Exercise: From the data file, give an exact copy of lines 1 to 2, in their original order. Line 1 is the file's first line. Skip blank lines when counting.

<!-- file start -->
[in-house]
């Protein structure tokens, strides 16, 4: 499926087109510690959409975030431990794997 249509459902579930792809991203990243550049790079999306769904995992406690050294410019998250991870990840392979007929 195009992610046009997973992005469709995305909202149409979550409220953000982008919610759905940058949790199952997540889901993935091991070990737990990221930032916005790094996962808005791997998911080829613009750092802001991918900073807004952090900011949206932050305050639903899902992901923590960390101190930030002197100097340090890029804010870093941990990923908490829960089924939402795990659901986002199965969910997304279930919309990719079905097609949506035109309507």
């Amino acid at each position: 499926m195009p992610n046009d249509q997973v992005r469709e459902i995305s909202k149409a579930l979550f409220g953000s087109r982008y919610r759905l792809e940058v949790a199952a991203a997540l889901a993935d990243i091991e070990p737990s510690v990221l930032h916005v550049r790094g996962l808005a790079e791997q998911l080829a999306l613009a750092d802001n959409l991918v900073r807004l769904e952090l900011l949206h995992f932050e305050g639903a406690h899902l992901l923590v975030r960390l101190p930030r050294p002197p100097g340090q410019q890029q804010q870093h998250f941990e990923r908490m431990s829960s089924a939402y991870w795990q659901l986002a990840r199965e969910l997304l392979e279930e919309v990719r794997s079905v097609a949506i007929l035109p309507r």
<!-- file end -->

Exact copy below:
[in-house]
């Protein structure tokens, strides 16, 4: 499926087109510690959409975030431990794997 249509459902579930792809991203990243550049790079999306769904995992406690050294410019998250991870990840392979007929 195009992610046009997973992005469709995305909202149409979550409220953000982008919610759905940058949790199952997540889901993935091991070990737990990221930032916005790094996962808005791997998911080829613009750092802001991918900073807004952090900011949206932050305050639903899902992901923590960390101190930030002197100097340090890029804010870093941990990923908490829960089924939402795990659901986002199965969910997304279930919309990719079905097609949506035109309507």